More recently, in January of 2019, we had the tragic Dusit D2 terror attack here in Nairobi that left more than 20 people dead and 28 others injured. Kimiko de Freytas-Tamura New York Times journalist included some gruesome and distasteful images of the victims in her article about the attack. Within days the KOT uproar was felt with the demand to take down the images at the forefront. Needless to say, she gave a public apology and was soon quietly moved to London having only been the East African Bureau chief for a few months.
There have been many more instances where KOT has proven beyond reasonable doubt just how powerful they are when they rally behind a cause. But the two I've mentioned stand out as their impact was felt on a more global scale. So why are we not using our voice to impact social change right here at home? From the corruption scandals plaguing our country to the subpar health sector that is beyond appalling. Let's use our voices for our own greater good.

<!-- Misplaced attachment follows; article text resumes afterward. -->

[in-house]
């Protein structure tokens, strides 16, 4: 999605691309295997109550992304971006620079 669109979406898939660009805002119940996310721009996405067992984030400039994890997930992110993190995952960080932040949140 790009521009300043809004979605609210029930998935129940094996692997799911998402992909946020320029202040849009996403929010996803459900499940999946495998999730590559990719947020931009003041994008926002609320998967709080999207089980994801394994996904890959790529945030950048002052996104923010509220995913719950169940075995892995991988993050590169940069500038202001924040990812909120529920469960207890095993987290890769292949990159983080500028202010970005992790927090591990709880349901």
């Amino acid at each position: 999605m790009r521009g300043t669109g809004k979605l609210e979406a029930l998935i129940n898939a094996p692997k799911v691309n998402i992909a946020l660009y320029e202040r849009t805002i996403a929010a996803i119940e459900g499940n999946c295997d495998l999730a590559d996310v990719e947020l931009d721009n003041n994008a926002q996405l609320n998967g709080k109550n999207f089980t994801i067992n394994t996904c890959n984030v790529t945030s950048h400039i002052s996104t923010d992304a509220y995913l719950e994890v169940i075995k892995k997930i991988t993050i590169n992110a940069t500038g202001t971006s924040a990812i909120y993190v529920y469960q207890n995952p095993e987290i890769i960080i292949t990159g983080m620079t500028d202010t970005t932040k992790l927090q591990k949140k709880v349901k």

I loved this deck giving an introduction to behavioral economics? A pretty open question with a lot of words to explain it, I was so glad to come across this deck that simplified and presented it so elegantly.
Currently, in the social media sphere, there's a new trend where various platforms are looking to hide the number of likes that posts (pictures and videos) get. Instagram was the pioneer in this. Walking in a supermarket a few weeks ago, I bumped into a friend and member of our newsletter community who had just returned from Japan. I saw it with my own eyes what a world with no likes looks like.